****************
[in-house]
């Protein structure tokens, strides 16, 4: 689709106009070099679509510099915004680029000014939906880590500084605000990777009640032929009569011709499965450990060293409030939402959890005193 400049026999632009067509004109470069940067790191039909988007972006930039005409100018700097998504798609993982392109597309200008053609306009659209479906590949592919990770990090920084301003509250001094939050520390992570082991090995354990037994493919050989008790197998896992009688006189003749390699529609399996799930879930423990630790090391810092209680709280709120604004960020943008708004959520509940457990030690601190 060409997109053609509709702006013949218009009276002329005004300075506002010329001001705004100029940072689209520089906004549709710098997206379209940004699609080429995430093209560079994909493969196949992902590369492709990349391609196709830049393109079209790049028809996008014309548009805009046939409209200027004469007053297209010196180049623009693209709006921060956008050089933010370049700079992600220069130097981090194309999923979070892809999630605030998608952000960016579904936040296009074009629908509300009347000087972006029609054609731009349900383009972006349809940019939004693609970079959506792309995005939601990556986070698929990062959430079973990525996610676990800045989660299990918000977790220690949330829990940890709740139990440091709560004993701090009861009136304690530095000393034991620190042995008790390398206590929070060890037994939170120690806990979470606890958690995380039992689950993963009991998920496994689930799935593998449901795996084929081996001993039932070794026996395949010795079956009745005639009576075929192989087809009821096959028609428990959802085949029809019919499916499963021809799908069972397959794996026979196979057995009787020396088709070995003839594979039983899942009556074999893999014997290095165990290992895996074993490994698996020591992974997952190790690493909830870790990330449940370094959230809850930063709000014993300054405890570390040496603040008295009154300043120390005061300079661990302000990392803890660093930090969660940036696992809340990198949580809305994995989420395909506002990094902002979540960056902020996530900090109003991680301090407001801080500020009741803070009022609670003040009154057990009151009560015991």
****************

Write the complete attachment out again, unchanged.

[in-house]
């Protein structure tokens, strides 16, 4: 689709106009070099679509510099915004680029000014939906880590500084605000990777009640032929009569011709499965450990060293409030939402959890005193 400049026999632009067509004109470069940067790191039909988007972006930039005409100018700097998504798609993982392109597309200008053609306009659209479906590949592919990770990090920084301003509250001094939050520390992570082991090995354990037994493919050989008790197998896992009688006189003749390699529609399996799930879930423990630790090391810092209680709280709120604004960020943008708004959520509940457990030690601190 060409997109053609509709702006013949218009009276002329005004300075506002010329001001705004100029940072689209520089906004549709710098997206379209940004699609080429995430093209560079994909493969196949992902590369492709990349391609196709830049393109079209790049028809996008014309548009805009046939409209200027004469007053297209010196180049623009693209709006921060956008050089933010370049700079992600220069130097981090194309999923979070892809999630605030998608952000960016579904936040296009074009629908509300009347000087972006029609054609731009349900383009972006349809940019939004693609970079959506792309995005939601990556986070698929990062959430079973990525996610676990800045989660299990918000977790220690949330829990940890709740139990440091709560004993701090009861009136304690530095000393034991620190042995008790390398206590929070060890037994939170120690806990979470606890958690995380039992689950993963009991998920496994689930799935593998449901795996084929081996001993039932070794026996395949010795079956009745005639009576075929192989087809009821096959028609428990959802085949029809019919499916499963021809799908069972397959794996026979196979057995009787020396088709070995003839594979039983899942009556074999893999014997290095165990290992895996074993490994698996020591992974997952190790690493909830870790990330449940370094959230809850930063709000014993300054405890570390040496603040008295009154300043120390005061300079661990302000990392803890660093930090969660940036696992809340990198949580809305994995989420395909506002990094902002979540960056902020996530900090109003991680301090407001801080500020009741803070009022609670003040009154057990009151009560015991």